Another feature that eases adoption is the OpenAccess database, which makes it easy for designers to import legacy data. OpenAccess is the industry's first open system that supports interoperable libraries (or foundry-interoperable process design kits – iPDKs) – TSMC is collaborating with Synopsys to develop these.

High levels of automation also support improved productivity across the whole custom design solution. For example, integration with Synopsys' Hercules™ solution supports push-button design rule checking (DRC). Similarly, integration with Synopsys' HSPICE® and WaveView Analyzer allows fast simulation setup, execution and analysis, in addition to cross-probing from both the schematic and layout windows.

Custom design data is characterized by extremely large (gigabyte) files. In other systems, designers will often have to translate the design database into other intermediate formats before they can manipulate it using other tools in the flow. And then they have to transfer the data back again. These translation operations are a real obstacle to productive design, as they can take many hours and consume significant CPU resources.

Custom Designer's tight integration with other tools in the Galaxy Implementation Platform improves overall productivity. By streamlining the exchange of design data through an optimized link with IC Compiler, exchanging vital information during floorplanning, placement, routing and final chip editing significantly improves turnaround time for custom design.

Analog IP
Designers want to share analog blocks both within and outside their organizations. The development of easily reusable analog IP will let them do this. P-cells, the parameterized cells that form the basic analog elements such as transistors, diodes, capacitors and resistors, are the fundamental building blocks for analog physical design.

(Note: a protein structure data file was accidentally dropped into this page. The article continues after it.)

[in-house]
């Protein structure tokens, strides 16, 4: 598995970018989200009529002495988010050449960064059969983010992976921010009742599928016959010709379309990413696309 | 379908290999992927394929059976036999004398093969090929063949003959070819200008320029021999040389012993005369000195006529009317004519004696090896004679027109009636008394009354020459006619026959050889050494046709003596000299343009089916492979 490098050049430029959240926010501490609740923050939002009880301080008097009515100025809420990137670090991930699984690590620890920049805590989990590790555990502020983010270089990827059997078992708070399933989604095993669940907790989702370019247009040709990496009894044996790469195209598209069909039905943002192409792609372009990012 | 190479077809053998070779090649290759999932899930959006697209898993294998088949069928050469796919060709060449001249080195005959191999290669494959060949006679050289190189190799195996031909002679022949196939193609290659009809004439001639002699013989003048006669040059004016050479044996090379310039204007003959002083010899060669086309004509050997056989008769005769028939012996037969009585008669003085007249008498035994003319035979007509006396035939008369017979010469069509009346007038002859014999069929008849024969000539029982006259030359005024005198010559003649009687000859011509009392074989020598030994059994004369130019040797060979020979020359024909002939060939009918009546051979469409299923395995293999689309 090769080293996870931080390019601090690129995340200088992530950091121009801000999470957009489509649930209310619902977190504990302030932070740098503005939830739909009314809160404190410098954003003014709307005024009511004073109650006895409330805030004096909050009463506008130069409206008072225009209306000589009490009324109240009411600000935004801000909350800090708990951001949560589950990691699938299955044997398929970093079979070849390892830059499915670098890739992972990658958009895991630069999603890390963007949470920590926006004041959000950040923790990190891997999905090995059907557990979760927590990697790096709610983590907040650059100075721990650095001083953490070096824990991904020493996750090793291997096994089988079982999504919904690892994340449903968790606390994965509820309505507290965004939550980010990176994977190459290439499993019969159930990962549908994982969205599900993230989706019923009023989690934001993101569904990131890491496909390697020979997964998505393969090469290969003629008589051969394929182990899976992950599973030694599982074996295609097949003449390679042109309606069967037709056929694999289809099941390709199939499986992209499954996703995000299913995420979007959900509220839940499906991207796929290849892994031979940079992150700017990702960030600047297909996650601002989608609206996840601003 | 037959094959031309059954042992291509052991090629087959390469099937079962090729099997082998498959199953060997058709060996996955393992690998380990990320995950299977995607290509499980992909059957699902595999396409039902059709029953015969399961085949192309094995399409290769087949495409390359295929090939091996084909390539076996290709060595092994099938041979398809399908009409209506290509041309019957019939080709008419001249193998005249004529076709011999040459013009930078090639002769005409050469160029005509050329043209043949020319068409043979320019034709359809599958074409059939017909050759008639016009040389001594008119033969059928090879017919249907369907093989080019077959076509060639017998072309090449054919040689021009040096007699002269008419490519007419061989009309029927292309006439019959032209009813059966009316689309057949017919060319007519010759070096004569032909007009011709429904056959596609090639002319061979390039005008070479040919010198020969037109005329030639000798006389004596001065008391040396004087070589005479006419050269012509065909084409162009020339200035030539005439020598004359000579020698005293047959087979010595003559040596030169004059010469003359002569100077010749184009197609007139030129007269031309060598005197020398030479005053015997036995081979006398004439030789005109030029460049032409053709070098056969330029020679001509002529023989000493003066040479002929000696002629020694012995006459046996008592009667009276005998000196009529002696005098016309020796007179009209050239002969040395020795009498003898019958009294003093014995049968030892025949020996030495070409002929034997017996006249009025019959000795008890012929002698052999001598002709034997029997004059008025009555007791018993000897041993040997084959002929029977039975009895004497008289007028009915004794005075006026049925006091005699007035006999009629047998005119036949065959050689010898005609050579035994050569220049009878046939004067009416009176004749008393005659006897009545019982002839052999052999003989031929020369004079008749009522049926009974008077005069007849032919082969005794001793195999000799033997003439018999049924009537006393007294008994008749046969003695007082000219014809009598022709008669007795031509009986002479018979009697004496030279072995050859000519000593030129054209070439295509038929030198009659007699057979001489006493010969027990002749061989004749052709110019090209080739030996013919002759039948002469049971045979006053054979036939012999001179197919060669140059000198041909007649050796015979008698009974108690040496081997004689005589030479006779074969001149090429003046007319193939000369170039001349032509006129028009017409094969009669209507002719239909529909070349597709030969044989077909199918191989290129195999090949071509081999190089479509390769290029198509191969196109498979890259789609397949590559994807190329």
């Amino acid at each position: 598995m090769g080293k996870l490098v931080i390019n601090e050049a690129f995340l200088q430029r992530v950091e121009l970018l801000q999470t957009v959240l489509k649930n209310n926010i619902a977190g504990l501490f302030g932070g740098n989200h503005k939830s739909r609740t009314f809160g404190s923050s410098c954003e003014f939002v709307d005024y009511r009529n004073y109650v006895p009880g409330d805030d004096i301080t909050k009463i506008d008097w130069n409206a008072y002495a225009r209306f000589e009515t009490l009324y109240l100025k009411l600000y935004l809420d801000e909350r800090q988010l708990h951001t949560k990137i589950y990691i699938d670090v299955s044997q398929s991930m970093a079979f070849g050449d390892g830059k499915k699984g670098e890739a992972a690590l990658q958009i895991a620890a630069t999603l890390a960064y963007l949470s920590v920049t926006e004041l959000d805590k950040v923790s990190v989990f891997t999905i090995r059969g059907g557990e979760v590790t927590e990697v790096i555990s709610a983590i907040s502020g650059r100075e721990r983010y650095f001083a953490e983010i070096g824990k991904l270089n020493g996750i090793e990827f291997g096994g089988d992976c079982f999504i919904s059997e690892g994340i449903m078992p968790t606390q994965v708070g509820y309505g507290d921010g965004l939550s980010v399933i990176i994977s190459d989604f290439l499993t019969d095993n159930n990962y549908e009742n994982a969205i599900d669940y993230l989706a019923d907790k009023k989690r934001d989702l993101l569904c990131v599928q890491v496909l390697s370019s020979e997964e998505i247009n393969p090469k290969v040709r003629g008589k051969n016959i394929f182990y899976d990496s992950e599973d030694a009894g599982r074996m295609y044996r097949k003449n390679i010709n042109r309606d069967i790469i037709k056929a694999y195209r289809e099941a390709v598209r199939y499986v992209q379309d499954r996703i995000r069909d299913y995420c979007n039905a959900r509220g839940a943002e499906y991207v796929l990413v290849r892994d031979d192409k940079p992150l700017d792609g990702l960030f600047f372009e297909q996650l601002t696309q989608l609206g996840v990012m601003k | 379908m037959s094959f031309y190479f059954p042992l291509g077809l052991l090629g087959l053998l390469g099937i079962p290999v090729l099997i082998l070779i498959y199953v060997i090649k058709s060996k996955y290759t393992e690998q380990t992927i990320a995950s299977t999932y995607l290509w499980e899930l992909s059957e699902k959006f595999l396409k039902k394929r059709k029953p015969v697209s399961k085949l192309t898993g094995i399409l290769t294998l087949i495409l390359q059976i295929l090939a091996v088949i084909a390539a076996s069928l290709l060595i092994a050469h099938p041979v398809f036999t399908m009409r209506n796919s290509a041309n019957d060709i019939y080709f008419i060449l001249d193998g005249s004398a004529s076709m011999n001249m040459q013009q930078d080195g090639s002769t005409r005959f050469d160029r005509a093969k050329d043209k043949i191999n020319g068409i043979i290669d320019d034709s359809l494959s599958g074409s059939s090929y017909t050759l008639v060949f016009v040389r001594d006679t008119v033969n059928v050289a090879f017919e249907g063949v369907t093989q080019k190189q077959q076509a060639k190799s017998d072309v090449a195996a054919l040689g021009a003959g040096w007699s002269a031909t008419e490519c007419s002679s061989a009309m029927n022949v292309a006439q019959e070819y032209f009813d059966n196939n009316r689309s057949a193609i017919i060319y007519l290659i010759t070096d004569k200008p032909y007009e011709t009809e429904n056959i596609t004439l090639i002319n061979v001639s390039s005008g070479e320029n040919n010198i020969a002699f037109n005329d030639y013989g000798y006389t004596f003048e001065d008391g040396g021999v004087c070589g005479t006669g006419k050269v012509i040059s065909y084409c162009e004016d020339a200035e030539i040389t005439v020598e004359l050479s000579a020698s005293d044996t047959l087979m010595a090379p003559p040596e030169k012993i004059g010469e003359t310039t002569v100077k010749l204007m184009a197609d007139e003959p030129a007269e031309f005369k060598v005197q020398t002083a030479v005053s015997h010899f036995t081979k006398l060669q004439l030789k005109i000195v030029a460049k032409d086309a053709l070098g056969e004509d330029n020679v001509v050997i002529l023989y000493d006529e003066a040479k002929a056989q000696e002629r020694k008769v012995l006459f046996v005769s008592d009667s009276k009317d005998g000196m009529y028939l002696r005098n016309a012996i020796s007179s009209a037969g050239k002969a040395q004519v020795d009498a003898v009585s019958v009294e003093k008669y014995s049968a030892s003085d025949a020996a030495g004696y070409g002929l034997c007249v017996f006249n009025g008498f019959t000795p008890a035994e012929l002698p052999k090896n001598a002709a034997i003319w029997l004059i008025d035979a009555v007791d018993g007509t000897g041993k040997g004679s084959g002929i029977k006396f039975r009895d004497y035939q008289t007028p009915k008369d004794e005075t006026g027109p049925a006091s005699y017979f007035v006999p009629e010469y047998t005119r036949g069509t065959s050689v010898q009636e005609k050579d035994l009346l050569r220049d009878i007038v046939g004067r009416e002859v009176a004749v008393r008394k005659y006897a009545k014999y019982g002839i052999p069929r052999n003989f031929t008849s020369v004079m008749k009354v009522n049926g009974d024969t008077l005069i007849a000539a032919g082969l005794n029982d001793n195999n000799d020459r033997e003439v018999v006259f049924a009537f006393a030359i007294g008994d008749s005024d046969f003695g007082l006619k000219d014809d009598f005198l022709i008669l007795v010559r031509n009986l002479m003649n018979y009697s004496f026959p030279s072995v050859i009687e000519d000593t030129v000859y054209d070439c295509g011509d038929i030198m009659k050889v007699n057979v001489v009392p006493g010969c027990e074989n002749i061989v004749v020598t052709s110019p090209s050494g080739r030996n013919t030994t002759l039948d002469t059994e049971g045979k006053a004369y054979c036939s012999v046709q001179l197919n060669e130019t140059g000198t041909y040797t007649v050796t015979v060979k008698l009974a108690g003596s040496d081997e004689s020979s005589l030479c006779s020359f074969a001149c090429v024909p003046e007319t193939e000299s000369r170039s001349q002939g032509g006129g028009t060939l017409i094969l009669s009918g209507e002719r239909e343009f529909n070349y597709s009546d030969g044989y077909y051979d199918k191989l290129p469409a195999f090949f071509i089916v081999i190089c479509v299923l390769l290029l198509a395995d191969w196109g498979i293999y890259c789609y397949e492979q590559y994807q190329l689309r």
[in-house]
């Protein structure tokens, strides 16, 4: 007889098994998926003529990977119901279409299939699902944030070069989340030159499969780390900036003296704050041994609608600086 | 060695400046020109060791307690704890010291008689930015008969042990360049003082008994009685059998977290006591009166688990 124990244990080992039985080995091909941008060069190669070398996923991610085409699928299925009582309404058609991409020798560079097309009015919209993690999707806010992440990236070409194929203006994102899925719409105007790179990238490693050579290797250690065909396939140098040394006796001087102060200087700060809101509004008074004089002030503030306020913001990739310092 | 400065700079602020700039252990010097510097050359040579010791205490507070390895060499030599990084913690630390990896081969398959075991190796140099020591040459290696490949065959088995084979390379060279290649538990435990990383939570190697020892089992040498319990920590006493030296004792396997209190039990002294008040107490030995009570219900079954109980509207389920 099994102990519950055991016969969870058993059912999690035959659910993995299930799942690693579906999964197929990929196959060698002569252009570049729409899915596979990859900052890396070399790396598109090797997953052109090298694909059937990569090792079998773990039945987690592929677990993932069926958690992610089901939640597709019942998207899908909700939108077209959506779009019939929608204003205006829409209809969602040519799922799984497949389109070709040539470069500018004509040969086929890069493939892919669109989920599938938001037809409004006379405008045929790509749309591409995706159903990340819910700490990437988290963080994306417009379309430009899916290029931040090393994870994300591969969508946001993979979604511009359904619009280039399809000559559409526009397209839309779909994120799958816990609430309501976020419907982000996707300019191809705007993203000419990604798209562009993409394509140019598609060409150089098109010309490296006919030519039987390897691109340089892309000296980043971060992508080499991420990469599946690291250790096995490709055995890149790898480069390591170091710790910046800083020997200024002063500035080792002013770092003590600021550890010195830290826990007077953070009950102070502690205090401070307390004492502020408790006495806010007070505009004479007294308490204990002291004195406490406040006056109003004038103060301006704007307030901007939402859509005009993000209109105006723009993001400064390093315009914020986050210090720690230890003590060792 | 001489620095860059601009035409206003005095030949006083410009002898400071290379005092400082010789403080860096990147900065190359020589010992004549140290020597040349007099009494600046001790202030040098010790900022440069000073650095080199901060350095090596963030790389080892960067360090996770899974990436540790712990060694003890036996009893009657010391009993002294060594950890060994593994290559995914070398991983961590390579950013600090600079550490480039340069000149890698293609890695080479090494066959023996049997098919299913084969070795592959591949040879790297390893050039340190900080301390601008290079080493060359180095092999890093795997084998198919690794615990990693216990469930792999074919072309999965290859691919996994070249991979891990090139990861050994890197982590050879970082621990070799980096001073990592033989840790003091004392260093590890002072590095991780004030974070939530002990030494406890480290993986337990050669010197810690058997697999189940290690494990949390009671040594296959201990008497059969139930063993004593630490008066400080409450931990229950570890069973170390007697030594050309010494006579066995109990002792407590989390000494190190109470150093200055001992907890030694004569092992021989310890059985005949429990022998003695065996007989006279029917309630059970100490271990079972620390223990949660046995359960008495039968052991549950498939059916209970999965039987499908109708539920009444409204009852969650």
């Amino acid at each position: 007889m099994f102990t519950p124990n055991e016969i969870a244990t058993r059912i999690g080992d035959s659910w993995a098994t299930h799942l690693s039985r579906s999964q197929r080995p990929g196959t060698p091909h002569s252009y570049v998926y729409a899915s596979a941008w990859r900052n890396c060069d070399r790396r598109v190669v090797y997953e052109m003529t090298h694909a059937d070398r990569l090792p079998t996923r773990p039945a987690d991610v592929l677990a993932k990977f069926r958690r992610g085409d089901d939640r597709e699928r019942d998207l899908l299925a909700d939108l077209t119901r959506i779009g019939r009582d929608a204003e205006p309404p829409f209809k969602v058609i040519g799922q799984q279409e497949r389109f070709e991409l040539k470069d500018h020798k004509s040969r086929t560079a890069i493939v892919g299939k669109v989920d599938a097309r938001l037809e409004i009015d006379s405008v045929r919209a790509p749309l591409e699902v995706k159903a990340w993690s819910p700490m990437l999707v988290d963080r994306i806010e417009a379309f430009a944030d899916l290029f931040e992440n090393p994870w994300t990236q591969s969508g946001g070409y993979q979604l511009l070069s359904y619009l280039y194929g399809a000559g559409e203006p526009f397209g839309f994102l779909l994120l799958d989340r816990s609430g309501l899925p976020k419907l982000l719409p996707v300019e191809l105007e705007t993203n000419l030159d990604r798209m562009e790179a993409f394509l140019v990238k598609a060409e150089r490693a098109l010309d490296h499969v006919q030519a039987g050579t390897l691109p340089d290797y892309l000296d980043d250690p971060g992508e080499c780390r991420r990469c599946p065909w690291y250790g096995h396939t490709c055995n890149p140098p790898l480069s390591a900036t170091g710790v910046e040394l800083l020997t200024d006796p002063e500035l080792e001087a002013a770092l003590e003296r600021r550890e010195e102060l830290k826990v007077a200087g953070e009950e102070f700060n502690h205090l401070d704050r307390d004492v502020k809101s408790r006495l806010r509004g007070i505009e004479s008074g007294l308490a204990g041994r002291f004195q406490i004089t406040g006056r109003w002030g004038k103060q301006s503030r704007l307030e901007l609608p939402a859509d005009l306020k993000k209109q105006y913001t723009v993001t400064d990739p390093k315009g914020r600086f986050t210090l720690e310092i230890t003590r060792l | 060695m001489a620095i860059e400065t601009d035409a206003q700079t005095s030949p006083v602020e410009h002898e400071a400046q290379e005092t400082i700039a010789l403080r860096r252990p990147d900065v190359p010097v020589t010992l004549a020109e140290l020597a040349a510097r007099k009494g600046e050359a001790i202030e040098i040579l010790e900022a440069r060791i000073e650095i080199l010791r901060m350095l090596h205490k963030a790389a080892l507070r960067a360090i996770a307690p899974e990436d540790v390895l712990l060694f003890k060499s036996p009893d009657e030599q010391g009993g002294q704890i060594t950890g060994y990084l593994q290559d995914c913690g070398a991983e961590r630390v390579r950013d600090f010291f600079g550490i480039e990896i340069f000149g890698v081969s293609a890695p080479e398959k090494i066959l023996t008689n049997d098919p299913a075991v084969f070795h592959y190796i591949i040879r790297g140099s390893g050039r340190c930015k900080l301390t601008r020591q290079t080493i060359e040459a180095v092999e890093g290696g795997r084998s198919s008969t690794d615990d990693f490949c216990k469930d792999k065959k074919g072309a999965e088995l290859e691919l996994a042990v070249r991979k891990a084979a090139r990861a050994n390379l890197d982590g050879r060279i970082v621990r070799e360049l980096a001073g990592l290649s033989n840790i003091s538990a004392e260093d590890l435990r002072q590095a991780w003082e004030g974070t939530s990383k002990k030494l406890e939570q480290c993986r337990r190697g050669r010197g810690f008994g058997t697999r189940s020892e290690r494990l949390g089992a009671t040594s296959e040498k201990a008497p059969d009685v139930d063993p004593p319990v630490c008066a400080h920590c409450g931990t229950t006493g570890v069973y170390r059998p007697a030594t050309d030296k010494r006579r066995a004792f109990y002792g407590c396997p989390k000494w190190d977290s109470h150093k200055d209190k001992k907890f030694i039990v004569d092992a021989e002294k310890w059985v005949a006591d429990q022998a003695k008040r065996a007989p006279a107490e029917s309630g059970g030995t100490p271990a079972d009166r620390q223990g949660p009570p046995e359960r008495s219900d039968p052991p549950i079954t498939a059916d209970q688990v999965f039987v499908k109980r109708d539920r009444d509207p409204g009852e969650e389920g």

Today, the extensive use of proprietary languages to develop P-cells makes it very difficult to port analog IP between different process technologies. Because Custom Designer is built on OpenAccess, and also supports the use of open languages like Python, TCL and C++ to develop P-cells, it enables IP to be developed that can be easily ported between vendors without custom programming. P-cells for 65-nm technologies may comprise hundreds of lines of code and need to accommodate hundreds of parameters, so custom programming requires significant expertise and can be very time-consuming.

The standardization of PDKs will further encourage an interoperable approach to defining the basic building blocks of analog design. Custom Designer supports the IPL Alliance's Interoperable PDK libraries for industry-wide sharing of design data. This initiative aims to deliver one PDK for all tools, which will eliminate the porting time for PDK libraries – typically around 12 weeks per library.

Summary
The challenges of modern-era AMS design present an opportunity for Synopsys to help design teams transform their design productivity for custom implementation, just as it did for digital implementation with the introduction of Design Compiler®.

Custom Designer extends the Galaxy Implementation Platform to provide a single, unified solution for both custom and cell-based designs. Its open architecture enables design portability and supports analog reuse. Its integration with Star-RCXT™ and Hercules provides a complete solution for physical verification. It also works with Synopsys' best-in-class circuit simulators including HSPICE, HSIM™ XA, and NanoSim® XA, as well as WaveView Analyzer for efficient analysis and debugging.

Ed Lechner
Ed Lechner is director of product marketing for custom design at Synopsys.

Graham Etchells
Graham Etchells is director of marketing for AMS at Synopsys.



©2008 Synopsys. Synopsys, Inc., the Synopsys logo, Design Compiler, Galaxy, Hercules, HSIM, HSPICE, NanoSim and Star-RCXT are registered trademarks or trademarks of Synopsys, Inc. All other company and product names mentioned herein may be trademarks or registered trademarks of their respective owners and should be treated as such.


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"AMS design content typically represents about 50 percent of the chip cost, while problems with AMS circuitry account for 70 percent of design respins."